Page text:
What do you do when you catch a water-waster in the act? Do you walk on by? Do you gently remind them that California is in the midst of a devastating drought? Or do you tweet a picture of the guilty party and shame them from the safety of the internet?
If you want to inspire a positive change in your neighborhood, modern etiquette expert Amy Alkon has some tips. She shared her suggestions with AirTalk:
- Be constructive when pointing out water waste. Starting the conversation by saying “You probably didn’t know …” will help prevent a defensive reaction.
- Print out an article about the drought to share with your neighbor. Not everybody is aware of how serious the drought is.
- Check your motivations. The most effective conversations are motivated by compassion. Your neighbors are likely to realize if your motives aren’t pure, and that could harm your relationship indefinitely.
- Write a nice note. It’s okay to be afraid of a potentially awkward conversation. Writing a note will give you a chance to choose your words as well as give your neighbors a chance to plan their response.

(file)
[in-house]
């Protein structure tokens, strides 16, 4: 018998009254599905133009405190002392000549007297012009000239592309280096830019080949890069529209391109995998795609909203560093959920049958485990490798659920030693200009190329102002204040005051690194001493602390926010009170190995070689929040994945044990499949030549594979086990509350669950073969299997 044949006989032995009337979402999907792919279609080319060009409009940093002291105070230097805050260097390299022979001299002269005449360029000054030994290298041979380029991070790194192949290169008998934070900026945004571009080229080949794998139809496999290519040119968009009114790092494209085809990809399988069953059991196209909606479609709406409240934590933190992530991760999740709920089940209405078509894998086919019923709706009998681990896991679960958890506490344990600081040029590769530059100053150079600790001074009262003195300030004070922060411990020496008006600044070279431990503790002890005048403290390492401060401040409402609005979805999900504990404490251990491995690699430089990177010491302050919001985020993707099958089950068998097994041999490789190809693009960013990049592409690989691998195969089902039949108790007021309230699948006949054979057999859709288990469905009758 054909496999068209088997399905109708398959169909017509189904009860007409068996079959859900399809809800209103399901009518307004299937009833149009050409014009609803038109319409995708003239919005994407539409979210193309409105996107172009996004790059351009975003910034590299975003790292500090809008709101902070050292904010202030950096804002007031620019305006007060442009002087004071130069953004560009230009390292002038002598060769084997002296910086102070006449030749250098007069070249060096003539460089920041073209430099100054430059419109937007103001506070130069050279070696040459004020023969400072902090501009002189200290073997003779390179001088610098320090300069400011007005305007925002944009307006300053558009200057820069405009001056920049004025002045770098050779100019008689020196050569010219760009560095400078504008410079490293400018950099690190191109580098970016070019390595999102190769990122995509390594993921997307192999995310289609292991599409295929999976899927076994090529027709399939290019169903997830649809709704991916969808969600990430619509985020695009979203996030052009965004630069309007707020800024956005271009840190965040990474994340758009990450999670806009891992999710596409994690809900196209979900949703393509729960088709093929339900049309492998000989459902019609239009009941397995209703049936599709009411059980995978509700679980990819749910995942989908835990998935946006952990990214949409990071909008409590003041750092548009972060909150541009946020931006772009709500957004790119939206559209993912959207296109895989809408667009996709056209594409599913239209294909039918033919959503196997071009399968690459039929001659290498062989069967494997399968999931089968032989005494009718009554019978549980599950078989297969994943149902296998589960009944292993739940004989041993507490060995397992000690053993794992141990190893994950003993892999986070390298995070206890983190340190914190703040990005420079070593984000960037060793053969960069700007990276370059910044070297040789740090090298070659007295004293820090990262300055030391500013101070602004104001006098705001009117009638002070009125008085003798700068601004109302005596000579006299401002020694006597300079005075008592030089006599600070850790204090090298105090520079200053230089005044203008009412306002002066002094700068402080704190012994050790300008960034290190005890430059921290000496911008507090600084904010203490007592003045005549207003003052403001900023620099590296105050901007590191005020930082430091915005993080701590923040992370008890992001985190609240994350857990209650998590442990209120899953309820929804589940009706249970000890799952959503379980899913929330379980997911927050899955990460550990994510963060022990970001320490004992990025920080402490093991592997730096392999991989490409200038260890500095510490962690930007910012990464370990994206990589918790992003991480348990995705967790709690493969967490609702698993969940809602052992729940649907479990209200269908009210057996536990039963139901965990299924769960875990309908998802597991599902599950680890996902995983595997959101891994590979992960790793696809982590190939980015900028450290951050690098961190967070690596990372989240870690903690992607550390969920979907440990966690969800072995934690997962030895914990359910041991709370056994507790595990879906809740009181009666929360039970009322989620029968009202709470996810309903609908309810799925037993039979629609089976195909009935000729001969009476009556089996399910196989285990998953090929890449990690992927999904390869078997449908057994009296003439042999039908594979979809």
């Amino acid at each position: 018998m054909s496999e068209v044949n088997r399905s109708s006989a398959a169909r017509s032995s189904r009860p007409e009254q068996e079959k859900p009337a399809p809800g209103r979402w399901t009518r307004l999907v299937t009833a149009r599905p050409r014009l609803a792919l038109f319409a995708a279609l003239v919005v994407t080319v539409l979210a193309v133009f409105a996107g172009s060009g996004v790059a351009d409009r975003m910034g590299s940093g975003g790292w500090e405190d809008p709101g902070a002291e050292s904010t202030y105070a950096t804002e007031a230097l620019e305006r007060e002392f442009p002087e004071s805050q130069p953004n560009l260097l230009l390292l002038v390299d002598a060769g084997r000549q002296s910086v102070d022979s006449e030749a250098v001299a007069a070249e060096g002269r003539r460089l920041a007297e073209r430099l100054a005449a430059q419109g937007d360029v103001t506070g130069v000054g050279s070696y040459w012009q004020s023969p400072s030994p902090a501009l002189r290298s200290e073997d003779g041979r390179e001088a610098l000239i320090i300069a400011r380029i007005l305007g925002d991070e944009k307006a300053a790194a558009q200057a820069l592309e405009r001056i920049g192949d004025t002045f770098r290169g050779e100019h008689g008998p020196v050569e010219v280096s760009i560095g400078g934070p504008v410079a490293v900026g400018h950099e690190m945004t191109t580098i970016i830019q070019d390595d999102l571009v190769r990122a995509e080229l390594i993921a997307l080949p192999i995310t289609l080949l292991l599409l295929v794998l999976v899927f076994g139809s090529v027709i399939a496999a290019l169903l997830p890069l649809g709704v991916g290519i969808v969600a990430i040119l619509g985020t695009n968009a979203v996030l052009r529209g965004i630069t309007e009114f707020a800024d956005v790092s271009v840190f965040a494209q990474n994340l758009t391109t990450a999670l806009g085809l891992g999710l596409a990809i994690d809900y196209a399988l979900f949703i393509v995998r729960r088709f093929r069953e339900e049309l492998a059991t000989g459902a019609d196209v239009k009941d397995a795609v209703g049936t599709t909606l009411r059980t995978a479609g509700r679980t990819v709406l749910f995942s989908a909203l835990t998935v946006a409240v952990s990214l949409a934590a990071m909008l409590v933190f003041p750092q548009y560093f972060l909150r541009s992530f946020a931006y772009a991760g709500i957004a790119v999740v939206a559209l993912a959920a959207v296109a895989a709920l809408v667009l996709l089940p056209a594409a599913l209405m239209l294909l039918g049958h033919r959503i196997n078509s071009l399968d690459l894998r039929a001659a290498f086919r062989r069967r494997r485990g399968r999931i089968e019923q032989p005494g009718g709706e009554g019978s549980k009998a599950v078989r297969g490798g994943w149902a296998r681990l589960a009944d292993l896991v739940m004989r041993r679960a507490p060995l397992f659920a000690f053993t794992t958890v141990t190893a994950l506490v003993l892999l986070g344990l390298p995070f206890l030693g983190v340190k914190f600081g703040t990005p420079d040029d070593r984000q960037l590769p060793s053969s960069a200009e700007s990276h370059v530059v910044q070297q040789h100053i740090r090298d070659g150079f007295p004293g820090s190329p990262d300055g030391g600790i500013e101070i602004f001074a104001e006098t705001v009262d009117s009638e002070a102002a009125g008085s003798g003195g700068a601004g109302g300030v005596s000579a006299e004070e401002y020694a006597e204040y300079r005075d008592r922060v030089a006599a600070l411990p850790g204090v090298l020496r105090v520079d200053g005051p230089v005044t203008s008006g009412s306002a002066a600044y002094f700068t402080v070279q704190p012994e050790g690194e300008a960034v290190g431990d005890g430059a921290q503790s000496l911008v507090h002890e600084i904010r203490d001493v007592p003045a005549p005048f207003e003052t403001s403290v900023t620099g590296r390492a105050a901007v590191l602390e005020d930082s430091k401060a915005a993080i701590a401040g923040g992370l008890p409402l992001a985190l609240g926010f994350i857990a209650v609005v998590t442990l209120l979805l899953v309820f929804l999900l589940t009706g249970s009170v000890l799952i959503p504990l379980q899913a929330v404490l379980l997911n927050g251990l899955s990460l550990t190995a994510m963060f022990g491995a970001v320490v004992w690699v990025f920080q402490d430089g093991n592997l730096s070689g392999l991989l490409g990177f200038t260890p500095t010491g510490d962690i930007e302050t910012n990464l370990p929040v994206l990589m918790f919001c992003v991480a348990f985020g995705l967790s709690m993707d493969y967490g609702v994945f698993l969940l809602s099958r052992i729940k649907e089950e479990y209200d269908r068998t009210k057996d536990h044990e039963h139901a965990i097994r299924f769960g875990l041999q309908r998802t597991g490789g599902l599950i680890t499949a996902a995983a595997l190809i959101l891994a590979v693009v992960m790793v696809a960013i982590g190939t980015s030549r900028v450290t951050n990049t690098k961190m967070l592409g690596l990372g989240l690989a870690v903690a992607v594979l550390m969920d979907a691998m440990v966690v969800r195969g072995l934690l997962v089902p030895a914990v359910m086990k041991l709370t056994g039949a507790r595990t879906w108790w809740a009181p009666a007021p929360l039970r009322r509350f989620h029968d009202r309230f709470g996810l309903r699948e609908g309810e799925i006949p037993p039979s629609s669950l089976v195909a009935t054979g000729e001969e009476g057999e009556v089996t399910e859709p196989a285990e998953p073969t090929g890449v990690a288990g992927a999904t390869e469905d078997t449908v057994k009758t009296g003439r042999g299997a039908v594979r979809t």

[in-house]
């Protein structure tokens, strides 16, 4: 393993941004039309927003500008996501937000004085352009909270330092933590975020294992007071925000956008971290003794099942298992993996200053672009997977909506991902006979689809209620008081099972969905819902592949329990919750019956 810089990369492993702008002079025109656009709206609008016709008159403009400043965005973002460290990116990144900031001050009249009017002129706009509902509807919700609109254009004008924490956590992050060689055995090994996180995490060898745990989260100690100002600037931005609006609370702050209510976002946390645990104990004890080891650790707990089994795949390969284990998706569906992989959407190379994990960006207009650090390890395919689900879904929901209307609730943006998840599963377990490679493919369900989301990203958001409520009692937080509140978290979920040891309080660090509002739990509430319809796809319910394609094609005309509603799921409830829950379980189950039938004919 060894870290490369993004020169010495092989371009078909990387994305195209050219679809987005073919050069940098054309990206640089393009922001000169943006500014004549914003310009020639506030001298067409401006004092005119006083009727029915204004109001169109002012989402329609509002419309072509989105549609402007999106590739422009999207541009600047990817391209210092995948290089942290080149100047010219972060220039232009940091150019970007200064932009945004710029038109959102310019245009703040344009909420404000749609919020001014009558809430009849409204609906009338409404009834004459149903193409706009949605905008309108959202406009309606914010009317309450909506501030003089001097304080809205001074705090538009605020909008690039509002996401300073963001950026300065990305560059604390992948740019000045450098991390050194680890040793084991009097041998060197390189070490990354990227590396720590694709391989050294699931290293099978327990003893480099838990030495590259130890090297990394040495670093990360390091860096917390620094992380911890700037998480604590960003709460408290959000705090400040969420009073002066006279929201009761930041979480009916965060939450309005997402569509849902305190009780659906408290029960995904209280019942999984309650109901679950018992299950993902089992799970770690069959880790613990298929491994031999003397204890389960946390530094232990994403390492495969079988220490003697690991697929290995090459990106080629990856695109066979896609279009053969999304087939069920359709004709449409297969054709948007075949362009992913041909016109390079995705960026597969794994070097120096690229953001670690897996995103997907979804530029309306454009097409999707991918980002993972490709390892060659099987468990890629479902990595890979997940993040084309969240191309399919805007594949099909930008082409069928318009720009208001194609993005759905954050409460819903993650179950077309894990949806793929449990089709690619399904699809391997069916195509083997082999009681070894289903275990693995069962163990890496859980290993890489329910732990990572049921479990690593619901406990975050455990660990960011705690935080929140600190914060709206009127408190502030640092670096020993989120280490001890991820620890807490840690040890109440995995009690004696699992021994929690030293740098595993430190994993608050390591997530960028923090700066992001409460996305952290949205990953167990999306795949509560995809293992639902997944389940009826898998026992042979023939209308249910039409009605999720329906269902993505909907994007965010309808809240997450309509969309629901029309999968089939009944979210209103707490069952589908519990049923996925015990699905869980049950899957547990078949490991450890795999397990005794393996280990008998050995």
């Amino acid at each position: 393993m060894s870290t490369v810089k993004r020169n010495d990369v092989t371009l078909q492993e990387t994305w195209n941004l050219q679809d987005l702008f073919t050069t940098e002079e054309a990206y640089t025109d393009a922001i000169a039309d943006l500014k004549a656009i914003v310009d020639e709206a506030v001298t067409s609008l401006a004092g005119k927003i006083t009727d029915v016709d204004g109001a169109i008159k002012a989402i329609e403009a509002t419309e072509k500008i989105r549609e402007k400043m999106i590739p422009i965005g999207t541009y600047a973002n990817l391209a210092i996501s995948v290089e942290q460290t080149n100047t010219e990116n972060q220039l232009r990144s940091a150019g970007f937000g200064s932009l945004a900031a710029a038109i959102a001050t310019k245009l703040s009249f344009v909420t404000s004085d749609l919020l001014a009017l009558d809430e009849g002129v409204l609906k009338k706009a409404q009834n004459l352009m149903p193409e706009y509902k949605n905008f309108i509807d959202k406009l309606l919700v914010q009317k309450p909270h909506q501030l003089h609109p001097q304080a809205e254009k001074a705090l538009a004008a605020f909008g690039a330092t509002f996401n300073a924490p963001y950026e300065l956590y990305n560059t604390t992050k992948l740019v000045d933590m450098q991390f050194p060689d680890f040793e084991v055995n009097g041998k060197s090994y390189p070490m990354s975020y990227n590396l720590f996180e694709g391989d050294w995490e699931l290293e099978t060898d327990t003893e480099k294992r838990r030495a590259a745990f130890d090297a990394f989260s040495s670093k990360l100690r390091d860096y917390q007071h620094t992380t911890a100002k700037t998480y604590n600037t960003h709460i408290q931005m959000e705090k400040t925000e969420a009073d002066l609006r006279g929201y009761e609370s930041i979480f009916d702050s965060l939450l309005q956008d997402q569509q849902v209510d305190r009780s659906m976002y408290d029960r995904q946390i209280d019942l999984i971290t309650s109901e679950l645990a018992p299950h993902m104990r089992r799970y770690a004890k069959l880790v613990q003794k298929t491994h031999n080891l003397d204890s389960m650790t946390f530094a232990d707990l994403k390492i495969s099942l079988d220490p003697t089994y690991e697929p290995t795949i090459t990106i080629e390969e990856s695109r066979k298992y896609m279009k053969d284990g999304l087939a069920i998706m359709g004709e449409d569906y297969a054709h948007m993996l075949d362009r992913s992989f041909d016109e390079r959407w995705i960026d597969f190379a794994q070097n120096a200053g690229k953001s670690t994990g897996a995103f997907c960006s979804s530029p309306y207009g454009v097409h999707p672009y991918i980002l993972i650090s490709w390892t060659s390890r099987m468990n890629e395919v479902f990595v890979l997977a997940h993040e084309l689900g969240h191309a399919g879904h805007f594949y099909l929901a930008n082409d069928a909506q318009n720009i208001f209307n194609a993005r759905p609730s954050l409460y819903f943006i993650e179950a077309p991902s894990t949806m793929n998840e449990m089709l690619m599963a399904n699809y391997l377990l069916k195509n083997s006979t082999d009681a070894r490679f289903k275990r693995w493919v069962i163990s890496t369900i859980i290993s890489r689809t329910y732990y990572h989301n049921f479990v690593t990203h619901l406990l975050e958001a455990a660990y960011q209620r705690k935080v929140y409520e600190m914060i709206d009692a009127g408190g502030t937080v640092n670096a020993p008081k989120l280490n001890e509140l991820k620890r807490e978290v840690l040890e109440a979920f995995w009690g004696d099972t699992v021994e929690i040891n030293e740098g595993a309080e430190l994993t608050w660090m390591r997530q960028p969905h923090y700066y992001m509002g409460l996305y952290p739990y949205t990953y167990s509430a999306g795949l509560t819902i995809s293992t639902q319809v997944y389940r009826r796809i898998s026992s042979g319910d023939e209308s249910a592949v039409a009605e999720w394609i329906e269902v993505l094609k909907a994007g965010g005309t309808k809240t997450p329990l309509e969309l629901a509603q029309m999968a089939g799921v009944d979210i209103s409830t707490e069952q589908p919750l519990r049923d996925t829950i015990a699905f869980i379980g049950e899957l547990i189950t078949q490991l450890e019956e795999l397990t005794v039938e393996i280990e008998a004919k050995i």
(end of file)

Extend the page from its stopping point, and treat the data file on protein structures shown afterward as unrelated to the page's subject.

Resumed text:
- Build a neighborly relationship. This approach requires a bit more effort. If you’ve never spoken to your neighbors before, you probably don’t want your first interaction to be over water waste.
- Post water-saving suggestions for the entire neighborhood in a common area. Community bulletin boards or telephone poles are a great place to start. This way, nobody has to feel singled-out.
- Use a web translator. As neighborhoods continue to become more diverse, language barriers are bound to arise. If you don’t trust the internet, and you’re really determined, there are plenty human translators on sites like Fiverr or even Fourerr.
If all else fails, you can report water waste to the DWP here.
Press the play button above to hear our roundtable discussion about drought etiquette.
Amy Alkon, etiquette expert and author of the book, “Good Manners For Nice People Who Sometimes Say F*ck”
Kerry Cavanaugh, editorial writer for the LA Times
Chuck Klosterman, writer and former-ethicist, New York Times